An ‘intriguing and unusual’ piece of theatre

Swallow Theatre
Swallow Theatre

Those who remember Magnetic North’s productions of ‘Walden’ and ‘Sex and God’ will not be surprised that their latest production ‘A Walk at the Edge of the World’, was equally memorable.

Written and directed by Nicholas Bone, the show was performed by Ian Cameron at The Swallow Theatre on 27th August, was equally memorable.

An intriguing title, and the performance began in an intriguing way. We met the performer by the pond next to the theatre and he asked us to join him in a walk of about twenty minutes. He explained that he had always taken walking for granted, until a hip operation meant that he had to learn how to walk again.

We were asked to walk in silence and take time to savour our surroundings. Walking slowly and silently along the lane, we reached a point where we all stopped and paused to absorb the distant view of the Galloway hills, before being led back to the theatre.

The performance captured the tangential way of thinking prompted by a walk. The stage was set for a lecture illustrated by slides on a small screen; there was also a backdrop which had larger images projected onto it. The play then took the form of an illustrated talk, in which family reminiscences were interspersed with occasional references to real people: Donald Crowhurst, who attempted to sail solo round the world, and Apsley Cherry-Garrard, who survived Captain Scott’s ill-fated expedition to the South Pole.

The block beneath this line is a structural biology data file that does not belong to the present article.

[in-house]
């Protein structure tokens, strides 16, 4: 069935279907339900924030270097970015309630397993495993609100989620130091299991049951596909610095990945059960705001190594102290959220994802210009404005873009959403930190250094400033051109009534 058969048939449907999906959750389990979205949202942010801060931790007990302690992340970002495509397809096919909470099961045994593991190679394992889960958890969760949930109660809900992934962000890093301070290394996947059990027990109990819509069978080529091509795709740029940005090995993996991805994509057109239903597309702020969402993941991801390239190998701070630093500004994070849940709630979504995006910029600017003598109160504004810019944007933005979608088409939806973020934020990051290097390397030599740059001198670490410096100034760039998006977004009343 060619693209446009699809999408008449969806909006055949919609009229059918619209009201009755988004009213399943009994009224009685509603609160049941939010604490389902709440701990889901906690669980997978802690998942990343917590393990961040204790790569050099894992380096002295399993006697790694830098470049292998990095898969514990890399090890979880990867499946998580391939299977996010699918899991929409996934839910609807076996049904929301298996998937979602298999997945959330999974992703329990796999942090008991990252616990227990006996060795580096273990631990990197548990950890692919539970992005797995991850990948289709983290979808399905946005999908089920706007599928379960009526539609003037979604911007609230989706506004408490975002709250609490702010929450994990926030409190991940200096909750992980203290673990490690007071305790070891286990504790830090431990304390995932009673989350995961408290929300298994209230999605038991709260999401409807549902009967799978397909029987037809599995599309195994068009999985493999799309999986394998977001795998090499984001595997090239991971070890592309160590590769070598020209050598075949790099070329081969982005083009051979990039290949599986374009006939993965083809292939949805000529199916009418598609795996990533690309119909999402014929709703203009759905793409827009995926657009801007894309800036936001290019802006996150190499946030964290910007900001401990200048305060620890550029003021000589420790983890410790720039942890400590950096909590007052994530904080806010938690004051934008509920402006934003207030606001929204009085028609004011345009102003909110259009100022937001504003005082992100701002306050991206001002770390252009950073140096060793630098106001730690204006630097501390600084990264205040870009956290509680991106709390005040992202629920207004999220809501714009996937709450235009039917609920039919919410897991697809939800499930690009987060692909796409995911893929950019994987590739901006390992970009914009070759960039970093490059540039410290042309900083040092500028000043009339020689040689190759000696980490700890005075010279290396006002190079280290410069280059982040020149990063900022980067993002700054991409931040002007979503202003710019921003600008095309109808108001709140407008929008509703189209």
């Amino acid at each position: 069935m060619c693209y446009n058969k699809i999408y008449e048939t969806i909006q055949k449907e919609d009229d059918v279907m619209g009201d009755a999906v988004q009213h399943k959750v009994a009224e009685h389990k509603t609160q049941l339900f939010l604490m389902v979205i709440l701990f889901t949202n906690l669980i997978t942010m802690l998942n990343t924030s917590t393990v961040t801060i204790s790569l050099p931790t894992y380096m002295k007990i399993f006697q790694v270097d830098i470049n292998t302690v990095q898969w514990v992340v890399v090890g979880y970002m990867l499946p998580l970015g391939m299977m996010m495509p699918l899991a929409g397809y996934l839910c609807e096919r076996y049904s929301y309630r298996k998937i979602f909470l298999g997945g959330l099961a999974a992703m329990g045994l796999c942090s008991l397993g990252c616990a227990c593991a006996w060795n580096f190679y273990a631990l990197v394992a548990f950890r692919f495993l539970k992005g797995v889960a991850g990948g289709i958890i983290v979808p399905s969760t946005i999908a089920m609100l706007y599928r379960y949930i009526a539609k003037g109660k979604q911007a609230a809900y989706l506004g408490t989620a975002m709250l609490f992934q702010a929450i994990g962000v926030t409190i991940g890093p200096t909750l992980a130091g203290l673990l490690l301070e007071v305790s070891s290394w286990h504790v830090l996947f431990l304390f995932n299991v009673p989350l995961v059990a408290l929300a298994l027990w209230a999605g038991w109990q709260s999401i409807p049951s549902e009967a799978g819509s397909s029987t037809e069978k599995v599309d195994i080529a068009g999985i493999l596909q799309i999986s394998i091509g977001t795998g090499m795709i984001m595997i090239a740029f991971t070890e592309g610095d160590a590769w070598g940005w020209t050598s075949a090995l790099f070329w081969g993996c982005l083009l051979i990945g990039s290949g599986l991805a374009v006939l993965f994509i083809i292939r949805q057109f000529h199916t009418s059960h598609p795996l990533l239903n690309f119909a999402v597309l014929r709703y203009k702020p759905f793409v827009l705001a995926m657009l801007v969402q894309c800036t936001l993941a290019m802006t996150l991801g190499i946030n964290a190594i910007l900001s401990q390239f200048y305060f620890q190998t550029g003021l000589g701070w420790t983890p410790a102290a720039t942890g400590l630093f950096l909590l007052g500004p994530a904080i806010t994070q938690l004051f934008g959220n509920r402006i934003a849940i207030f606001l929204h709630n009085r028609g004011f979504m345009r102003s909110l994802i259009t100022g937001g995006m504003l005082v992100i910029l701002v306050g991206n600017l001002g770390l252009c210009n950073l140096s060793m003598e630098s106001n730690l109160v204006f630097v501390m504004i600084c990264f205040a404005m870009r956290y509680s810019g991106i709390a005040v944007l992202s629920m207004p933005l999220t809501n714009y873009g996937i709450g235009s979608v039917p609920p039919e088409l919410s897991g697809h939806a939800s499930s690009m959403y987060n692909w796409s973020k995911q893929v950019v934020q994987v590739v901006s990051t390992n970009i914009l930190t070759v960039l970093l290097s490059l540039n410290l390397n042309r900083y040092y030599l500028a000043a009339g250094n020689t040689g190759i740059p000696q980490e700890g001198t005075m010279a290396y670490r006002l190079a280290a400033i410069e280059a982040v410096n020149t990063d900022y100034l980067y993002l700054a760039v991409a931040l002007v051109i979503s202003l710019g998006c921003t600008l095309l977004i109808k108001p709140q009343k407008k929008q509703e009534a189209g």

Readers of WG Sebald’s book ‘The Rings of Saturn’ would recognise the use of black and white photographs and the unusual mix of fiction and fact – inspired by scenes and images absorbed while walking.

Photographs, musical extracts and one person’s reflective commentary, prefaced by a memorable silent walk, made for a most unusual piece of theatre.

On 7th September at The Swallow, something very different – ‘Call Mr Robeson: A Life with Songs’.